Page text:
First Stream: New Music From Taylor Swift, Doja Cat & SZA and More

Taylor Swift
Jordan Strauss/AP/Shutterstock

Taylor Swift poses in the press room at the 63rd annual Grammy Awards at the Los Angeles Convention Center on March 14, 2021.

Billboard’s First Stream serves as a handy guide to this Friday’s most essential releases — the key music that everyone will be talking about today, and that will be dominating playlists this weekend and beyond.

This week, Taylor Swift dives into her version of Fearless, Doja Cat and SZA combine for a summer jam, and J Balvin and Khalid yearn in different languages. Check out all of this week’s First Stream picks below:

Taylor Swift, Fearless (Taylor’s Version) 

Taylor Swift’s journey to re-record her first six studio albums has kicked off with 2008’s Fearless, a project that earned the album of the year Grammy, sold millions of copies, scored multiple top 10 hits on the Hot 100 chart, and still holds up as a heartfelt snapshot of a brilliant songwriter coming of age. Diehard fans will love exploring how Swift reworked the songs they know and love, while casual Swifties should embrace the six “From The Vault” tracks that provide a new blast from Swift’s country-pop past.

Doja Cat feat. SZA, “Kiss Me More” 

As the weather heats up, vaccines roll out and public gatherings gradually become more commonplace, so will public displays of affection -- and Doja Cat and SZA have teamed up to provide the soundtrack for such occasions. “Kiss Me More” revisits the disco-pop thump of Doja’s breakthrough smash “Say So” with a romantic, slightly subtle touch: the pair keep their rhymes tight and chorus vocals breathy, but don’t mince words while declaring, “All on my tongue, I want it!”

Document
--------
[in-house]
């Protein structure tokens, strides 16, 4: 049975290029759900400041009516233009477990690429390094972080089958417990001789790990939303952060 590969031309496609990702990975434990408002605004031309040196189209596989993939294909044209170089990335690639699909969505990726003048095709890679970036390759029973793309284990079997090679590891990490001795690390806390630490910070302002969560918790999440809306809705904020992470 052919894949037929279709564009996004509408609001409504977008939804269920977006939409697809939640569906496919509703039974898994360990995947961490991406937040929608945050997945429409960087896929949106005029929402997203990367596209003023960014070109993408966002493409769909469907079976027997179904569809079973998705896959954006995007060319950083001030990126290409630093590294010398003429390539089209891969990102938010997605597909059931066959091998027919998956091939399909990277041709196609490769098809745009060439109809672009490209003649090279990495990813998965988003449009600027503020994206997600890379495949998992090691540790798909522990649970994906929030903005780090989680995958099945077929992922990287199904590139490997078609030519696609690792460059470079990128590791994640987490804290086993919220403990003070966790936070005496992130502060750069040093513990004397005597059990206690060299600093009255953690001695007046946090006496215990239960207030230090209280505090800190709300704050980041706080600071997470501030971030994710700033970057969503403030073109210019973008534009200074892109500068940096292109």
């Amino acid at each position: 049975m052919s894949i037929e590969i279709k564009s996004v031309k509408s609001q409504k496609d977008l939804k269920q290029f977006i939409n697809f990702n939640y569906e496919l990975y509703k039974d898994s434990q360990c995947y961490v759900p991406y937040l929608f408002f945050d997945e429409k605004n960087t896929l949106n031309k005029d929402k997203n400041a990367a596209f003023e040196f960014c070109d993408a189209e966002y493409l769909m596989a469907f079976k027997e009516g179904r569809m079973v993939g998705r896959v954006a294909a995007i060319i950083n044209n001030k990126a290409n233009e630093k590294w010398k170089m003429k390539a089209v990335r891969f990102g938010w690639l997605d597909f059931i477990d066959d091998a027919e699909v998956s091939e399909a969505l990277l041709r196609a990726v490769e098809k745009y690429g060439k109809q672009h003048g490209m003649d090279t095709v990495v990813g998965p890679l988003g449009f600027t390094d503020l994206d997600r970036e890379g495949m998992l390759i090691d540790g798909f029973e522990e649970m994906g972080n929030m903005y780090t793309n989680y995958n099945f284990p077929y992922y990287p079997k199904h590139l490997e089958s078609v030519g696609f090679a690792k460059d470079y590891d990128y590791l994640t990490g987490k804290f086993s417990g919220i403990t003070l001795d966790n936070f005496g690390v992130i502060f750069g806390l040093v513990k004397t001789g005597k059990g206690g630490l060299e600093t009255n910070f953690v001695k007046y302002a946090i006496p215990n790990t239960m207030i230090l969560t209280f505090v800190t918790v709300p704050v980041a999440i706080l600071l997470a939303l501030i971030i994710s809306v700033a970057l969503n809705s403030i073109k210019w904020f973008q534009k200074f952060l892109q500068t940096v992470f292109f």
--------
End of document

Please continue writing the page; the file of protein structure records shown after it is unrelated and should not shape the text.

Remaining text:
J Balvin & Khalid, “Otra Noche Sin Ti” 

A slew of bilingual tracks have impacted the charts over the past half-decade, with Spanish-language and English-language stars teaming up to collapse borders and target different demographics; J Balvin and Khalid follow this formula on “Otra Noche Sin Ti,” yet the pairing sounds especially dynamic. Balvin and Khalid both understand the power of a lovelorn croon, and as they sing about ruing “another night without you” in separate languages, their loneliness effectively transcends dialects.

Brockhampton, Roadrunner: New Light, New Machine 

Whether or not Brockhampton makes good on its promise to release two albums this year, beginning with Roadrunner: New Light, New Machine, and then call it quits, the hip-hop collective has already made its mark on the genre, continuing on an electrifying run that has included unhinged live shows, wild fan devotion and some of the most fearless popular music of the past few years. If 2019’s Ginger was a more melancholy effort, Roadrunner works hard to kick its listeners in the gut, especially when guests like A$AP Rocky, Danny Brown and JPEGMAFIA stop by to contribute to the ruckus.

Twenty One Pilots, “Shy Away” 

Although “Shy Away” sounds like it was created by a completely different band than the duo who made hits like “Stressed Out” and “Heathens,” those who have been paying attention to Twenty One Pilots over the past few years, particularly their happy-go-lucky quarantine jam “Level Of Concern,” shouldn’t be shocked by the sunny bounce of their latest single. “Shy Away” rips into its hook with one eye fixed on alternative radio, and another on the arena shows that will no doubt be awaiting the group when the touring world opens back up.

Polo G, “Rapstar” 

“Every day a battle, I'm exhausted and I'm weary,” Chicago great Polo G admits on “Rapstar,” and he sounds like he means it, plowing through his similes and experiences with a head that hangs heavy thanks to newfound fame. Polo G remains one of the strongest storytellers in modern hip-hop, and even when his money-counting can’t provide a sense of peace, the results are often captivating for his listeners.

Queen Naija & Ari Lennox, “Set Him Up” 

With “Set Him Up,” Queen Naija and Ari Lennox have combined and unleashed a gender-flipped “Same Girl” for a new generation. As they slowly realize that their boasts about their romantic exploits boil down to a shared man, Naija and Lennox gleefully allow the R&B song to morph around them, joining forces to get back at their guy and displaying their singular personas in the process.

Billboard Explains: Why Taylor Swift is Re-Recording Her Old Albums